So, You Want To Be A Christian…

This weekend’s readings give us many clear instructions on what it means to be a holy Christian.

In the first reading (Leviticus 19:1-2, 17-18), we’re clearly told not to “bear hatred for your brother or sister in your heart.”  Not only are we instructed not to hate, the reading goes on to say that we’re not allowed to take revenge or hold grudges against “any of your people.”

“You shall love your neighbor as yourself.”

Assuming that we do in fact love ourselves, imagine what our families and communities would be like if we really did love our neighbors as much as we loved ourself.  How’s that for a goal?  Do you think that it’s achievable?

In case we’re not feeling that great about ourself, Paul’s letter to the Corinthians (1 Corinthians 3:16-23) will remind us of just how loved and valuable we are.

“Do you not know that you are the temple of God, and that the Spirit of God dwells in you?”  If we are in fact temples of God and if the Spirit of God is living in us, we’ve invited God to live within our mind, heart and within every cell of our being.  We are holy because we belong to God.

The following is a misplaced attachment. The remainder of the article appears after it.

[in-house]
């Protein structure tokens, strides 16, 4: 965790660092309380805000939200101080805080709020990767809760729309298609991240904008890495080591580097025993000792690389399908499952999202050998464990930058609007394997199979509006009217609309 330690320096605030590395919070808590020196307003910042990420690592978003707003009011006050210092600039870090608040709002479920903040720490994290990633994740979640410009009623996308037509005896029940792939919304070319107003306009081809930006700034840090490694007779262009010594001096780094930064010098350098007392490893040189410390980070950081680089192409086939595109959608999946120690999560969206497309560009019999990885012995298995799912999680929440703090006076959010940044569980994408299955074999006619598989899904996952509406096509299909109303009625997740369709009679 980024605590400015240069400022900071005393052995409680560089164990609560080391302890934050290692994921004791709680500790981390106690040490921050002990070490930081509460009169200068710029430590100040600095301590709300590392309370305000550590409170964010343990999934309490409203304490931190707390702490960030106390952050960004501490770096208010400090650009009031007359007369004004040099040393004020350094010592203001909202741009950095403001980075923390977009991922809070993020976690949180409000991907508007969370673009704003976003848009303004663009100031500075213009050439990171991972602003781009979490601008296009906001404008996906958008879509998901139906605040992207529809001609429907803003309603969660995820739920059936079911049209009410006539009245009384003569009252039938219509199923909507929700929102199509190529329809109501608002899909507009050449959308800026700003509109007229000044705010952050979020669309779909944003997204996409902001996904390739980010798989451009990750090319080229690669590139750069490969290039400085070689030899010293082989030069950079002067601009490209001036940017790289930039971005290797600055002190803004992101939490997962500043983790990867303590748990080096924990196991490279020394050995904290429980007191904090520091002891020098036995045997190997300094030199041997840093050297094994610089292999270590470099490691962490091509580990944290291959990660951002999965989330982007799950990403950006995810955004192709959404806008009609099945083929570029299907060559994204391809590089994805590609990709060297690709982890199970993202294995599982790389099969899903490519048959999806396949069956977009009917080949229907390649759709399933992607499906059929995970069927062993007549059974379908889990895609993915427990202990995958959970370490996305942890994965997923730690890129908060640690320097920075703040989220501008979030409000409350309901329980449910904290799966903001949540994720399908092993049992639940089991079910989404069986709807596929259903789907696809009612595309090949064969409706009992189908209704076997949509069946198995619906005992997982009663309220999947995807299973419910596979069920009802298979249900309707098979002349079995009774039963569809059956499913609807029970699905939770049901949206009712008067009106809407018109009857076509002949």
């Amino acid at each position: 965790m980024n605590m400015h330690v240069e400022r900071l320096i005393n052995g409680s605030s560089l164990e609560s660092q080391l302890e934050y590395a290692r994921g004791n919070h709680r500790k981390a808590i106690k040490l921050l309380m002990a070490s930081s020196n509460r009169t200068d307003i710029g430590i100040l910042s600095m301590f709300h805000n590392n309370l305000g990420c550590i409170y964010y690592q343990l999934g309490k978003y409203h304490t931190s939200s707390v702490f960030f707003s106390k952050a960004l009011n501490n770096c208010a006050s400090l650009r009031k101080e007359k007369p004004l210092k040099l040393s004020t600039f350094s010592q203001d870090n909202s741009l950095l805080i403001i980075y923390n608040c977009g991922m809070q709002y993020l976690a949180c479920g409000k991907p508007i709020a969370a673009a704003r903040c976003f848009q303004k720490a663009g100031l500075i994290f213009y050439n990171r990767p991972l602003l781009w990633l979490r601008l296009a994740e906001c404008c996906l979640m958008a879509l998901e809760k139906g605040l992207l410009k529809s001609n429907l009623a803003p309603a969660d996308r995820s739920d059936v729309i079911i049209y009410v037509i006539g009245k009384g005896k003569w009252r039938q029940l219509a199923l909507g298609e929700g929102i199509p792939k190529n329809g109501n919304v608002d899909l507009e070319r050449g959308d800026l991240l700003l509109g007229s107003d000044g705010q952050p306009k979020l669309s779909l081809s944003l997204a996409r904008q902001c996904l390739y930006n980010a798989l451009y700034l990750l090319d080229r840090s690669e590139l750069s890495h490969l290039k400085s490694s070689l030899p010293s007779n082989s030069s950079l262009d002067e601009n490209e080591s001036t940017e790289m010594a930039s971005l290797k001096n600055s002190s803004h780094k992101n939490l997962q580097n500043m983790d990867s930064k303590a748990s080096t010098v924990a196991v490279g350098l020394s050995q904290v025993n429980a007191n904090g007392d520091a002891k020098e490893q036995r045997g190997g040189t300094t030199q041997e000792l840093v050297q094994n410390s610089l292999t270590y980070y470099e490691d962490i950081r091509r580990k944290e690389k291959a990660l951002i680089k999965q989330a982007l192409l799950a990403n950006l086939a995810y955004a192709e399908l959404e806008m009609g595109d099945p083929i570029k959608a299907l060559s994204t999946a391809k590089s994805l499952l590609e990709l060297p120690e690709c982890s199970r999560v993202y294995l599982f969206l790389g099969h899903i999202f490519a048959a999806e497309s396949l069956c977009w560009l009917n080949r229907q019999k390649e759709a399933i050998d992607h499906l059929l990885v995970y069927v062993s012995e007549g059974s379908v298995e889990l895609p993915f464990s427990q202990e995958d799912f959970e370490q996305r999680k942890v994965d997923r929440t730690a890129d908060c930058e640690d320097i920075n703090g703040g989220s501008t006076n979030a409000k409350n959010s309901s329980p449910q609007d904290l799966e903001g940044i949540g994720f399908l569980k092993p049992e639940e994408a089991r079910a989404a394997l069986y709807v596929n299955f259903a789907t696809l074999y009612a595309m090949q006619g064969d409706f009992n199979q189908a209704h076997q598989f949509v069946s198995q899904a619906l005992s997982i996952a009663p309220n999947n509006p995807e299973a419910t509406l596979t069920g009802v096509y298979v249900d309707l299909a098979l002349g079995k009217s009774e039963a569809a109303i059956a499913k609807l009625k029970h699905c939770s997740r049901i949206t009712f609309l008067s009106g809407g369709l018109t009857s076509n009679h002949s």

In this week’s gospel (Matthew 5:38-48), Jesus instructs with specific examples as to how we’re to move away from hatred and revenge and embrace love. Think of how this lesson compares with the norm in our culture:

When someone strikes you on your right cheek,

turn the other one as well.

If anyone wants to go to law with you over your tunic,

hand over your cloak as well.

Should anyone press you into service for one mile,

go for two miles.

Give to the one who asks of you,

and do not turn your back on one who wants to borrow.

Take a deep breath. Just when you might think that you can adopt that teaching, Jesus immediately gives us more:

You have heard that it was said,

‘You shall love your neighbor and hate your enemy.’

But I say to you, love your enemies.

and pray for those who persecute you.

It’s easy to love people who are like us and who are lovable.  The challenge is to love those who are different from us and those who challenge us and hurt us. They are the very people Jesus asks us to love.

As Jesus looks upon each of us with the loving eyes of a father or brother, we are to love each person we encounter with that same unconditional love. We’re to pray for those who are deliberately hurting and persecuting us.  Our goal is purity of heart.

Is it easy being a Christian? No.  As we take on the mind of Christ and pray for God’s grace, we become more and more Christ-like each and every day.  Love takes over the space where revenge and hatred used to reside.

You and I are the temple of God. As we embrace the Spirit of God living within us, we understand that nothing is impossible.

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